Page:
Website Reviews

The new website through the WordPress lens

Meghan and Harry got themselves a new website. Let’s have a look!

The Duke and Duchess of Sussex made quite a big splash this week by announcing they would “step back from senior roles in the royal family”.

I gladly leave all the implications and interpretations of this decision for others to discuss – but there is one detail that was interesting to me: “Meghan Markle and her husband” accompanied their announcement with the launch of a new website on the domain – and that website is running on WordPress. (Automattic quite quickly took notice via its @wordpressdotcom account on Twitter: “For all entrepreneurs seeking freedom and financial independence: WordPress.”)

In this post I want to do a quick rundown of the website from a WordPress and website development perspective.

General findings

First thing I noticed was the fact that a *.com domain was chosen instead of a seemingly more fitting * domain ( was registered through GoDaddy on 15 March 2019 but is currently empty).

The website was done by the Canadian agency Article, advertising themselves quite prominently in the new website’s footer. The website is running on a custom theme named “Bucky” (as in Buckingham Palace, maybe?). A look at the header of the main CSS file reveals a little sloppiness on behalf of the website makers as it features the agencys’s old name “Exsite” and the respective website.

The screenshot shows the following info: 
“Theme Name: Change Name 
Author: exsite
Author URI:”
A screenshot from the main style.css of

Some more general findings:

Staging site still active

Whoopsie, the staging website is still live!

Digging a little through the source code I discovered that at least one link on the “Community” sub-page is still pointing to a development version of the website under the link – which is still publicly accessible! Wow. Some images are served from there as well. (I wonder why my browser is not firing a mixed content warning as the staging site does not have a valid SSL certificate. Anyone?)


The design is quite minimal, with some big type, huge images and a good amount of whitespace. The layout is somewhat unusual and does not follow the logo-on-top-left-followed-by-a-horizontal-menu standard. The website rather has a huge and expandable navigation on the left side with a vertically centered logo. I really appreciate this design choice but it may make navigating the website for some people a little more difficult.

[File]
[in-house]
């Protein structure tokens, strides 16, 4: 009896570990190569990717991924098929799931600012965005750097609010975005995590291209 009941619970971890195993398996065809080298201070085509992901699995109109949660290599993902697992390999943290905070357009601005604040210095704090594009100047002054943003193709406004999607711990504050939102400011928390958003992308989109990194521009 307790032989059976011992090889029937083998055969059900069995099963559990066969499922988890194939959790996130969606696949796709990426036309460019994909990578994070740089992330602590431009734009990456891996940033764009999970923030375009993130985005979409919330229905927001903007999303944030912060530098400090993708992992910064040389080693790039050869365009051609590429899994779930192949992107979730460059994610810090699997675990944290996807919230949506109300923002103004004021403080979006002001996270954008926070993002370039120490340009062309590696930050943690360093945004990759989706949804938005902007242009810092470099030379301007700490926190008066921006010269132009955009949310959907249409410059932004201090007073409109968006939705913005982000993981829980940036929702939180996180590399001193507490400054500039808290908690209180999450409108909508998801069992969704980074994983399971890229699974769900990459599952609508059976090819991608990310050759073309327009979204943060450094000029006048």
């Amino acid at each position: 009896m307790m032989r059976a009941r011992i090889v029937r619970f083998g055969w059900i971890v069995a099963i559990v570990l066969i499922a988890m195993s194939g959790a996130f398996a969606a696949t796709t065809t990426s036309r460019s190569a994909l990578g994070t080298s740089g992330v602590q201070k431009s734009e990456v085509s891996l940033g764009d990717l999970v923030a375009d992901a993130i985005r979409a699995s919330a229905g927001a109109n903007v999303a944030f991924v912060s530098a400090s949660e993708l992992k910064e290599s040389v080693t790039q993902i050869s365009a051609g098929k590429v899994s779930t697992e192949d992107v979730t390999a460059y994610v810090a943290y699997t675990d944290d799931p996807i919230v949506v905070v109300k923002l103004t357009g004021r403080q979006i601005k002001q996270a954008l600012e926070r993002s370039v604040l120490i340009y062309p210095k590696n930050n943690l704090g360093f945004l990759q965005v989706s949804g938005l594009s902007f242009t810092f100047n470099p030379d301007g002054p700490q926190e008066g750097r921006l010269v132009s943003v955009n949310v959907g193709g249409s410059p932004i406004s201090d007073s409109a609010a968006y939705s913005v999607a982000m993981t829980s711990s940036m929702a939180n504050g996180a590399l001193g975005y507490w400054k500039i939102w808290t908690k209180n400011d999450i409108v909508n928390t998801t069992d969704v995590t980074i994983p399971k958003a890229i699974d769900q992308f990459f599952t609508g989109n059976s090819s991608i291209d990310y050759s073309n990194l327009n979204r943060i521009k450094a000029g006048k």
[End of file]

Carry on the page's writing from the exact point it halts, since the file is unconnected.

The screenshot shows a
A screenshot of the home page

On the right hand there are three big tiles stacked on top of each other leading to the three major content areas of the website, “Community”, “Monarchy” and “Commonwealth”. What throws me off a little is the fact that I cannot access all three tiles before scrolling, and that already the second tile with “Monarchy” is cut off (see the full-screen screenshot above). While I obviously wasn’t involved in the design process I might have suggested to start with a big image of the royal pair filling the whole area right of the menu bar, and placing the three tiles below. Especially, because now there is an image of Harry (and two men on a beach) on the very top, but Meghan is somewhat hidden below. But what do I know… 😂

The website is running a number of different fonts – Palatino, Semplicita and Ogg – which seem to be hosted locally, as per the theme’s font stylesheet. The combination of the fonts is a bit random for my taste but the overall design does transport an official and “royal” feel.

WordPress Plugins

The website is running the popular Yoast SEO plugin, easily detectable in the source code.

The screenshot shows the source code of the website featuring the HTML comments “This site is optimized with the Yoast SEO plugin” and a couple of Open Graph tags.
Reference to the Yoast SEO plugin in the source code

I was not able to detect any further plugins. Please add your findings in the comments!

Data Privacy and GDPR Compliance

The website is pretty light on trackers but it needs to be running Google Analytics (GA), of course. While the use of GA is declared in the website’s Cookie Policy the website fails to anonymize the IP addresses of users – at least as far as I can tell from the GA snippet in the header which is missing the 'anonymize_ip': true parameter.

Screenshot from the source code showing the Google Analytics snippet

There is a cookie notice popping up on first visit but there is no prior blocking of scripts: the Google Analytics script seems to be loaded anyway before the visitor accepts the use of cookies. Furthermore, clicking on the link offered in the popup in case I wouldn’t “consent to our cookie policy” did not have to seem any effect.

The screenshot shows that analytics.js is loaded from Google servers before users consent to the cookie policy.
Screenshot from the website on first load with open Chrome dev tools